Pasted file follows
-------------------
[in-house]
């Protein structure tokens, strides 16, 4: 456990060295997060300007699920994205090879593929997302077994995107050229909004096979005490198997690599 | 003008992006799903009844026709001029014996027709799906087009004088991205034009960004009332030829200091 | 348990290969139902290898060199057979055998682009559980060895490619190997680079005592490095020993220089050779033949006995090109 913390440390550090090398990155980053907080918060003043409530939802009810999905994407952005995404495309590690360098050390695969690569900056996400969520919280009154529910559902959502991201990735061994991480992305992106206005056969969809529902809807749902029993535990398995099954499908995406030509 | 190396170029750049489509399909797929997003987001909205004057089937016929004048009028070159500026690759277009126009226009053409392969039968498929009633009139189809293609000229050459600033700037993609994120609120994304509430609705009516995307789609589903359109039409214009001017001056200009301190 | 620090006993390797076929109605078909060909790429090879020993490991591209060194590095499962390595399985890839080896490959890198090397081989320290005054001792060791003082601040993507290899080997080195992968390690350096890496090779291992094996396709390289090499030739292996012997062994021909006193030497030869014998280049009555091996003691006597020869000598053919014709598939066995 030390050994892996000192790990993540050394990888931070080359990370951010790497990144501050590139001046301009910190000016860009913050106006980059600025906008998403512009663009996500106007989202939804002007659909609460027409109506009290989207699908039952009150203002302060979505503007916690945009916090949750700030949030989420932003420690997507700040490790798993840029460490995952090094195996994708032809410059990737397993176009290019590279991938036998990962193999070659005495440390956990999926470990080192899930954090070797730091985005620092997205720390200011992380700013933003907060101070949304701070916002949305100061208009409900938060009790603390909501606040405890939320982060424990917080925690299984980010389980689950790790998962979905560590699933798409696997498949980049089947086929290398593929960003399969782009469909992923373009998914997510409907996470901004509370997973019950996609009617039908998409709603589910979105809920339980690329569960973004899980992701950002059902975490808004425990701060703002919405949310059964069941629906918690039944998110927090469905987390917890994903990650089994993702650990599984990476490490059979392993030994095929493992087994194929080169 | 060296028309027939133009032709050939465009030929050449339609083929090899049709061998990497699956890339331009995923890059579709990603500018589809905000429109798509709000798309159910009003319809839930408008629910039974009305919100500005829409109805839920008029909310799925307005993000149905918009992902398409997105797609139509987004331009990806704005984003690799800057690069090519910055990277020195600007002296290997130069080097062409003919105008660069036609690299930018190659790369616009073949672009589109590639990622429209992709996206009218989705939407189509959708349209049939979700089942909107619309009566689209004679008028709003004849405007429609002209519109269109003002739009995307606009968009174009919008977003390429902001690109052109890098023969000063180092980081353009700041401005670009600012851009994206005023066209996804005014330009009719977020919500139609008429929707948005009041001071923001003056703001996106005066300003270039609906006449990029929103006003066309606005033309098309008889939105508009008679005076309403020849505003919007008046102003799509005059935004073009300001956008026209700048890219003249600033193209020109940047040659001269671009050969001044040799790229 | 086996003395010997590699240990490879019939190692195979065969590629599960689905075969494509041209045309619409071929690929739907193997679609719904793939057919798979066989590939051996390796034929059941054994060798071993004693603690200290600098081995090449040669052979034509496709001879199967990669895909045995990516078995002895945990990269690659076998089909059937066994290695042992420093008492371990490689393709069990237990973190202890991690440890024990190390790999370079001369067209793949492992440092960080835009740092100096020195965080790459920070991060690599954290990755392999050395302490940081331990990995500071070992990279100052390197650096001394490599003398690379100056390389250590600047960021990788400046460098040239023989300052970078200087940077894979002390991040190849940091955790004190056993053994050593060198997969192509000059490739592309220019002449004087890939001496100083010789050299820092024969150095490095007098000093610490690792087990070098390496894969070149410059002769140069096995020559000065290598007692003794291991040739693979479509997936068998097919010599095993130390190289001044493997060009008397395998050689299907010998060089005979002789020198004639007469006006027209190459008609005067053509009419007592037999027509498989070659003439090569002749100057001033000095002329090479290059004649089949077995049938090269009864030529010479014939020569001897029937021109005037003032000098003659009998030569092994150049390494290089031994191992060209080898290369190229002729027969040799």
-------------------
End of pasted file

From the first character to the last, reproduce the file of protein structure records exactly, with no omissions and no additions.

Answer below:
[in-house]
């Protein structure tokens, strides 16, 4: 456990060295997060300007699920994205090879593929997302077994995107050229909004096979005490198997690599 | 003008992006799903009844026709001029014996027709799906087009004088991205034009960004009332030829200091 | 348990290969139902290898060199057979055998682009559980060895490619190997680079005592490095020993220089050779033949006995090109 913390440390550090090398990155980053907080918060003043409530939802009810999905994407952005995404495309590690360098050390695969690569900056996400969520919280009154529910559902959502991201990735061994991480992305992106206005056969969809529902809807749902029993535990398995099954499908995406030509 | 190396170029750049489509399909797929997003987001909205004057089937016929004048009028070159500026690759277009126009226009053409392969039968498929009633009139189809293609000229050459600033700037993609994120609120994304509430609705009516995307789609589903359109039409214009001017001056200009301190 | 620090006993390797076929109605078909060909790429090879020993490991591209060194590095499962390595399985890839080896490959890198090397081989320290005054001792060791003082601040993507290899080997080195992968390690350096890496090779291992094996396709390289090499030739292996012997062994021909006193030497030869014998280049009555091996003691006597020869000598053919014709598939066995 030390050994892996000192790990993540050394990888931070080359990370951010790497990144501050590139001046301009910190000016860009913050106006980059600025906008998403512009663009996500106007989202939804002007659909609460027409109506009290989207699908039952009150203002302060979505503007916690945009916090949750700030949030989420932003420690997507700040490790798993840029460490995952090094195996994708032809410059990737397993176009290019590279991938036998990962193999070659005495440390956990999926470990080192899930954090070797730091985005620092997205720390200011992380700013933003907060101070949304701070916002949305100061208009409900938060009790603390909501606040405890939320982060424990917080925690299984980010389980689950790790998962979905560590699933798409696997498949980049089947086929290398593929960003399969782009469909992923373009998914997510409907996470901004509370997973019950996609009617039908998409709603589910979105809920339980690329569960973004899980992701950002059902975490808004425990701060703002919405949310059964069941629906918690039944998110927090469905987390917890994903990650089994993702650990599984990476490490059979392993030994095929493992087994194929080169 | 060296028309027939133009032709050939465009030929050449339609083929090899049709061998990497699956890339331009995923890059579709990603500018589809905000429109798509709000798309159910009003319809839930408008629910039974009305919100500005829409109805839920008029909310799925307005993000149905918009992902398409997105797609139509987004331009990806704005984003690799800057690069090519910055990277020195600007002296290997130069080097062409003919105008660069036609690299930018190659790369616009073949672009589109590639990622429209992709996206009218989705939407189509959708349209049939979700089942909107619309009566689209004679008028709003004849405007429609002209519109269109003002739009995307606009968009174009919008977003390429902001690109052109890098023969000063180092980081353009700041401005670009600012851009994206005023066209996804005014330009009719977020919500139609008429929707948005009041001071923001003056703001996106005066300003270039609906006449990029929103006003066309606005033309098309008889939105508009008679005076309403020849505003919007008046102003799509005059935004073009300001956008026209700048890219003249600033193209020109940047040659001269671009050969001044040799790229 | 086996003395010997590699240990490879019939190692195979065969590629599960689905075969494509041209045309619409071929690929739907193997679609719904793939057919798979066989590939051996390796034929059941054994060798071993004693603690200290600098081995090449040669052979034509496709001879199967990669895909045995990516078995002895945990990269690659076998089909059937066994290695042992420093008492371990490689393709069990237990973190202890991690440890024990190390790999370079001369067209793949492992440092960080835009740092100096020195965080790459920070991060690599954290990755392999050395302490940081331990990995500071070992990279100052390197650096001394490599003398690379100056390389250590600047960021990788400046460098040239023989300052970078200087940077894979002390991040190849940091955790004190056993053994050593060198997969192509000059490739592309220019002449004087890939001496100083010789050299820092024969150095490095007098000093610490690792087990070098390496894969070149410059002769140069096995020559000065290598007692003794291991040739693979479509997936068998097919010599095993130390190289001044493997060009008397395998050689299907010998060089005979002789020198004639007469006006027209190459008609005067053509009419007592037999027509498989070659003439090569002749100057001033000095002329090479290059004649089949077995049938090269009864030529010479014939020569001897029937021109005037003032000098003659009998030569092994150049390494290089031994191992060209080898290369190229002729027969040799």